Back in June I went on a spectacular tenkara fly fishing trip with my new friends Kado-san and Tetsuya. It was an amazing experience so when Kado-san suggested we do another trip, but this time to a place called Oze National Park in Gunma Prefecture, I eagerly agreed and cleared my calendar. Most of August I was absolutely swamped guiding Tenkara and Mount Fuji trips and was grateful to get away for a few days of Tenkara and hiking.
Kado-san and I met at his store, Kadoya Outdoor Shop, and after he closed shop for the evening we promptly hit the road. Traffic was light as we passed through Tokyo and the toll roads were empty so we made good time. After a quick stop for supplies, we arrived just before midnight, at Kado-san’s small cabin in the charming mountain village of Higashiogawa (東小川). After a night cap or two we rolled out our sleeping bags and fell asleep on the straw tatami mats.
The sun rose early and we were both eager to get out on the river so we hastily prepared breakfast while soaking in the sunshine, cool breezes, and the views of the surrounding countryside. There was a trout farm right out the kitchen window and we could see the Rainbow Trout splashing about anxiously awaiting their release into the plethora of nearby mountain streams. With our bellies full we drove to the trailhead on the edge of Oze National Park, strapped on our packs and set off for the genryu Nakanomatazawa.
The hike to the river was surreal – on all sides we were surrounded by huge stands of cedar, bamboo thickets so dense they blocked out the light, and despite a long hot summer numerous springs, seeps, and bogs. After hiking for 45 minutes or so we found a suitable path from the road to the river. Every time I fish with Kado-san he teaches me a new trick or helpful tip about Tenkara, this trip was no different. When we started fishing I was moving very slowly fishing each pool and promising looking spot for several minutes. Kado-san explained to me that Tenkara is quick and that you should only cast a few times in each pool. If after a few casts you don’t get a hit move on. Iwana in these mountain streams will eat a fly within a few seconds, if they don’t they aren’t hungry, they aren’t interested, or there aren’t any fish in that location. We progressed our way upstream in this manner making quick work of the river. For the first few hours we hardly saw any fish, but there were numerous fresh signs of fishing pressure on the banks. The previous weekend had been the Japanese Bon Festival when “people return to ancestral family places and visit and clean their ancestors’ graves”. Kado-san surmised that the fish were in hiding after the recent fishing pressure from the previous ‘holiday’ weekend.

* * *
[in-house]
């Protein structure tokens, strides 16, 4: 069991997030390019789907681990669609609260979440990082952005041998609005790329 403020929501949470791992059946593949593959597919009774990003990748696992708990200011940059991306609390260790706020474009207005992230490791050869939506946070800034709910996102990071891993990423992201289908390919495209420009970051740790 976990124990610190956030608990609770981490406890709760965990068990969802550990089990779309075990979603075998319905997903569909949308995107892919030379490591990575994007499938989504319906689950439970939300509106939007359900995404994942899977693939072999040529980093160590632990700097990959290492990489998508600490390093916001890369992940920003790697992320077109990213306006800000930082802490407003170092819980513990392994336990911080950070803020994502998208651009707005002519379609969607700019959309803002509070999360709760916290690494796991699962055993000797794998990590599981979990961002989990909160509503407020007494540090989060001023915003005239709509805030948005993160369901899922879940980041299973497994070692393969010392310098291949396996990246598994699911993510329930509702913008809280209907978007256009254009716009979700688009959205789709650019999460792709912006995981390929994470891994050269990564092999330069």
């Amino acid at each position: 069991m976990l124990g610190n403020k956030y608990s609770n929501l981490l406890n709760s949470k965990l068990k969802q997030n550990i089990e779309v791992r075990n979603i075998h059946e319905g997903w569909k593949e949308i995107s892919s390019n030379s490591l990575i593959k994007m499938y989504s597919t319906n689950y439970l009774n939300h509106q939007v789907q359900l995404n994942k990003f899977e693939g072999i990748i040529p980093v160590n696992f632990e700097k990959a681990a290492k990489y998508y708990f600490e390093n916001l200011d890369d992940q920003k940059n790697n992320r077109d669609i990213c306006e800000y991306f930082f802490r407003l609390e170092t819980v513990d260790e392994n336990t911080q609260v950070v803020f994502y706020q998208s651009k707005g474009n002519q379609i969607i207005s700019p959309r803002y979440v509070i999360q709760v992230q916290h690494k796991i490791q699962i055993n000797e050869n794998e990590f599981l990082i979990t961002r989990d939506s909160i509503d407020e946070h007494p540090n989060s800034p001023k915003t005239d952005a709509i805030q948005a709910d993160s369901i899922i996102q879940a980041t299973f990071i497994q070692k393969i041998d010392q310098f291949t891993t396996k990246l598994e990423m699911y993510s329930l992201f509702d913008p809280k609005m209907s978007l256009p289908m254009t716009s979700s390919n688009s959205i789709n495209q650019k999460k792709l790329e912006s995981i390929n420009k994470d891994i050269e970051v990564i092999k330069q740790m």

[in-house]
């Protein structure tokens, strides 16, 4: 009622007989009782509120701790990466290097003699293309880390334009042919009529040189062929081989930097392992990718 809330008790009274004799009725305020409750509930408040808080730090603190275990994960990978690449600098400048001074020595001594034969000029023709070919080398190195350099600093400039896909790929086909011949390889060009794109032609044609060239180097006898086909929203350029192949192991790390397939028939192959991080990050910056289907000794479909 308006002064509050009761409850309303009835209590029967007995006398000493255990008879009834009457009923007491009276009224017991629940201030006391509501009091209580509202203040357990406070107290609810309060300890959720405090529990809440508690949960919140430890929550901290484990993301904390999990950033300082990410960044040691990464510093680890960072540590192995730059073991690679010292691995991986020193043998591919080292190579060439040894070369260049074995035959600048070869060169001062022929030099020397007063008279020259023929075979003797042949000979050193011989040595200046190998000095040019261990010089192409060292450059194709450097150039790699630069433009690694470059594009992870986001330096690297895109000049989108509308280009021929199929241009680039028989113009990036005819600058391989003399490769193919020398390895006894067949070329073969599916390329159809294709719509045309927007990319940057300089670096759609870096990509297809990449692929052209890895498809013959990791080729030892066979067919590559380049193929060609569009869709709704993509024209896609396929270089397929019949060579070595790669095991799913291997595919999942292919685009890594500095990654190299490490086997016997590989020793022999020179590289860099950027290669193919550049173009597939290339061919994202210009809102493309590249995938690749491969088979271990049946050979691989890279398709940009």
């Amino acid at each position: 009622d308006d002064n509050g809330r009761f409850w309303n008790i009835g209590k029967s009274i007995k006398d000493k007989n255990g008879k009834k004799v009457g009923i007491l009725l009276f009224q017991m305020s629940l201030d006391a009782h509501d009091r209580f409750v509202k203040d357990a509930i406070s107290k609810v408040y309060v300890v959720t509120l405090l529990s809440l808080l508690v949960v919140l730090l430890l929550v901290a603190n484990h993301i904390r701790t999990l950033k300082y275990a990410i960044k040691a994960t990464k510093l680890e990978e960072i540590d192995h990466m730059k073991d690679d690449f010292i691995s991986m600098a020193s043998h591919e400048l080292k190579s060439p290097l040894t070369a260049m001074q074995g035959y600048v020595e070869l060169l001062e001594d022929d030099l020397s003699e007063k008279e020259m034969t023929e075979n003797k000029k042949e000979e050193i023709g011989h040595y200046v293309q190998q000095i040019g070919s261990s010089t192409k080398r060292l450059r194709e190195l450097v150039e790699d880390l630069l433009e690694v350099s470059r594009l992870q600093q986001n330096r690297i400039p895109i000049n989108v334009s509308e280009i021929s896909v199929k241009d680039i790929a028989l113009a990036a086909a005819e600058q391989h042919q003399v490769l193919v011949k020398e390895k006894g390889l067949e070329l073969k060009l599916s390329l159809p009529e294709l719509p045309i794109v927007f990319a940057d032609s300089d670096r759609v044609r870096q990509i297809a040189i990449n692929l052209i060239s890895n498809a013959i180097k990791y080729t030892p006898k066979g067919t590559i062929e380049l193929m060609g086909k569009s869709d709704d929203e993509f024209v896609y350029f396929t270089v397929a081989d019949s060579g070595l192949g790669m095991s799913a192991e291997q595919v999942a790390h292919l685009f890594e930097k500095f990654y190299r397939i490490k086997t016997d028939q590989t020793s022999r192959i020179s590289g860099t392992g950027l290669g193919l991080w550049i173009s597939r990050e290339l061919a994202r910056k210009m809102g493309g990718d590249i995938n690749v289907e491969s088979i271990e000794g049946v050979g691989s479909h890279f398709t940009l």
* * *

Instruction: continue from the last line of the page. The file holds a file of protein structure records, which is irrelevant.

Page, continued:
We pressed on despite the lack of fishing action. The river was gorgeous and Kado-san assured me that he had caught many fish in this river the last time he was here a few years back. They were in there, we just had to find them. As we were both about to give up we came across a pocket of fish, and they were hungry! After several strikes and missed sets the gig was up and the fish hunkered down in the depths and waited for the threat to pass them by. Pressing on upstream we came across a roaring waterfall.
With our up-river progress blocked we backtracked a bit until we spotted a cable hanging down the side of a cliff. Climbing hand over hand up the cable the Nakanomatazawa slipped from view but the roar of the waterfall still rang thick in the air. After picking our way through a substantial bamboo thicket we found our way back to the river above the waterfall. There were more fish in this section of the river but still we had no luck. After another hour or so of unsuccessful fishing we decided to return to the road and check out a smaller tributary named Kobuchizawa. That is when I stepped on an underground nest of hornets. The pain was extraordinary and I ran screaming and swatting my attackers back towards the river. I dove into a pool to escape the swarm – Kado-san, who was in front of me, thankfully only got stung once – but I got stung six times. I was very concerned about having an allergic reaction but after a few minutes without a reaction I knew I was going to live. We abandoned any further plans for fishing that day and made our way back to the car licking our wounds and ducking at every insect that buzzed by our heads.
Back at the car Kado-san cracked open a bottle of red wine, which had been reserved for celebration but was now being used to “self-medicate” the pain away. After a few glasses I felt a little better and we drove back to the cabin. We grabbed our towels and drove to an onsen. The hot water felt great and in the very hot water I could not feel the dull burning sensation from the hornet stings. It was a wonderful respite from the pain. As I soaked I remembered what Tenkara USA had said about “karma neutralizing” I certainly had neutralized a lot of karma today! Back at the cabin Kado-san I talked about Tenkara, made plans to explore another area of Oze National Park the next day, I worked on my Japanese skills, and we cooked curry rice and sipped on sake and chardonnay. And as the sun slipped behind the cedar covered mountains the pain and frustration of the day began to fade into memory.